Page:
Duchenne Muscular Dystrophy

Genetic muscle disorder

Businessman with Duchenne muscular dystrophy and a man with Friedreich's Ataxia working at a cafe
Businessman (r) with Duchenne Muscular Dystrophry, meets with a colleague at a cafe. Huntstock/Getty Images

Duchenne muscular dystrophy (DMD) is one of nine types of muscular dystrophy, a group of genetic disorders that affect the use of voluntary muscles in the body. Duchenne MD is inherited as an X-linked disorder. Because of the way it is inherited, Duchenne MD primarily affects boys. Girls can inherit the gene for DMD but not have any symptoms of the disease.

Duchenne MD affects approximately 1 in every 3,500 live male births (about 20,000 new cases each year).

It affects children of all ethnic backgrounds. The gene for DMD causes an absence of dystrophin, a protein that helps keep muscle cells intact. This means that muscle cells are easily damaged and become weak over time.


A boy with Duchenne MD usually develops normally as an infant. The symptoms of DMD typically begin between ages 2 and 6. The affected child may:

  • have difficulty walking, running, or climbing stairs due to weakness in the legs and pelvis
  • struggle to lift the head, or has a weak neck
  • need help getting up from the floor
  • walk with his legs apart
  • stand and walk with his chest and stomach stuck out (or has a sway back)
  • use the Gower maneuver to get up from the floor (walks his hands up his legs instead of standing straight up, due to weak leg muscles)

Duchenne MD eventually affects all the muscles in the body, including the heart and breathing muscles, so as the child grows older symptoms may include:

  • fatigue
  • difficulty breathing
  • heart problems due to an enlarged heart
  • loss of ability to walk by age 12
  • weakness in the arms and hands


Diagnosis of Duchenne MD is usually based on the development of the symptoms in the child’s preschool years. Parents or teachers begin to notice the boy having difficulty climbing stairs or keeping up with other children.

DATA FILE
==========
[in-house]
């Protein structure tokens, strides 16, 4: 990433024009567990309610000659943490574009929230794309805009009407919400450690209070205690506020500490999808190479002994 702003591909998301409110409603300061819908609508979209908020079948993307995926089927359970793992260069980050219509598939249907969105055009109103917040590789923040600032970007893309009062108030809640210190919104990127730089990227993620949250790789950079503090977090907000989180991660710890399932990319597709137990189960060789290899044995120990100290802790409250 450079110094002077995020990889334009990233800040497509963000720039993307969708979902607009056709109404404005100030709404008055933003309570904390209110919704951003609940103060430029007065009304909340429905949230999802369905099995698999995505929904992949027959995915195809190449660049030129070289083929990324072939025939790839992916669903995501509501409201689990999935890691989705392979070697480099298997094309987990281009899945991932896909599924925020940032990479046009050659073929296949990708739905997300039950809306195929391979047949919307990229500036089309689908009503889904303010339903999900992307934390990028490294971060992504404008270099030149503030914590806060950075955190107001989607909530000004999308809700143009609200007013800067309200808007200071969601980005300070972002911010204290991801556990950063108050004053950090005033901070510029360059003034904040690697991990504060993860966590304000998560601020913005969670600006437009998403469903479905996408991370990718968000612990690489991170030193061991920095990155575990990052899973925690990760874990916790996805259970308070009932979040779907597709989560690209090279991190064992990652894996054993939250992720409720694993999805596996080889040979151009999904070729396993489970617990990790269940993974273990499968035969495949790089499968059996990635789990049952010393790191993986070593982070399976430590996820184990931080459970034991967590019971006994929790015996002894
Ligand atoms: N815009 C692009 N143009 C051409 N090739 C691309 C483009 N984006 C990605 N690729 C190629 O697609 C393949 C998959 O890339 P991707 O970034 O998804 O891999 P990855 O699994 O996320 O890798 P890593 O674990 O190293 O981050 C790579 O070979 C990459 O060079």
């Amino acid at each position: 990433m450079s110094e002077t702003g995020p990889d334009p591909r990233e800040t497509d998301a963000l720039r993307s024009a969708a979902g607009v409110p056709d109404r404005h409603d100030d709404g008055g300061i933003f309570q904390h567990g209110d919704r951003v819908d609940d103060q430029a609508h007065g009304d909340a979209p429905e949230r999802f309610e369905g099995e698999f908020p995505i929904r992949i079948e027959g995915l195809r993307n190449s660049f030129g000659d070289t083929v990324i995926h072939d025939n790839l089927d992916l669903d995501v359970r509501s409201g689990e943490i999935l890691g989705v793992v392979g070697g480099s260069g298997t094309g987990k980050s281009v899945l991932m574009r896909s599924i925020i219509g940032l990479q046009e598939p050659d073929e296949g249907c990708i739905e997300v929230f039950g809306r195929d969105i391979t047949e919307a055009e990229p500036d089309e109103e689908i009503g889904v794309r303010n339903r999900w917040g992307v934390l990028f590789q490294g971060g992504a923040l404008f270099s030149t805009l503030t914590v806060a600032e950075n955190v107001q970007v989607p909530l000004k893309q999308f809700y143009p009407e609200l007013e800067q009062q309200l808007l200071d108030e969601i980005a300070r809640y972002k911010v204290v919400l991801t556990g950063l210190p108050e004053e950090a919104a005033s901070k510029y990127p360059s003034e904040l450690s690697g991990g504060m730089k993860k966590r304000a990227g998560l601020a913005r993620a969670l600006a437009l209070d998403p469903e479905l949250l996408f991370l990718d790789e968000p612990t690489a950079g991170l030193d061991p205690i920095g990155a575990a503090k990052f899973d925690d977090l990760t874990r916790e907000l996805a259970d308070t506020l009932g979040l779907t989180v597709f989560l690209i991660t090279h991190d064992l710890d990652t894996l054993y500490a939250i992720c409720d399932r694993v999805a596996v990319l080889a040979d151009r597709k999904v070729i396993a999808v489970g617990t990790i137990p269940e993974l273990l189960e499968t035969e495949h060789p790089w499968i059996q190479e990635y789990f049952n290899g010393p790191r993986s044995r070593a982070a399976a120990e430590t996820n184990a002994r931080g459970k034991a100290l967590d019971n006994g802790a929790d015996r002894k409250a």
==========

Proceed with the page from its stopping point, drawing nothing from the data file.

In the early stages of DMD, a blood test for creatine kinase (CK or CPK) may show elevated levels that are 10 to 100 times normal. This test shows that muscle damage is occurring but does not confirm the diagnosis. Genetic testing — looking for the presence of the DMD gene — is the best way to confirm the diagnosis. Once a child is known to have DMD, other family members can be tested to see who else may also have the gene.


Although much research about Duchenne MD is being done, there is no cure yet or a way to stop the disease from getting worse over time. The medication prednisone can slow muscle loss, improve strength, and help restore energy, but it has serious side effects when taken for a long time. Medication may need to be taken if heart problems are present. Physical and occupational therapy are helpful in maintaining flexibility and preventing the weakened muscles from contracting. Aerobic activity such as swimming is very good for boys with DMD. Speech therapy may be needed if the child is having difficulty speaking or communicating.

As the disease progresses, the boy will need adaptive devices such as braces and a wheelchair. Due to breathing problems, some boys may need to have a tracheostomy tube surgically placed in their trachea (windpipe), and some may need a respirator.

Even with the best medical care, young men with Duchenne MD usually do not survive beyond their early thirties due to the life-threatening heart and breathing problems that develop due to the disease.


"Duchenne Muscular Dystrophy (DMD)." Diseases. July 2007. Muscular Dystrophy Association.

"NINDS Muscular Dystrophy Information Page." Disorders. 15 Sep 2008. National Institute for Neurological Disorders and Stroke.

"About Duchenne." Understanding Duchenne. Parent Project Muscular Dystrophy. 1 Oct 2008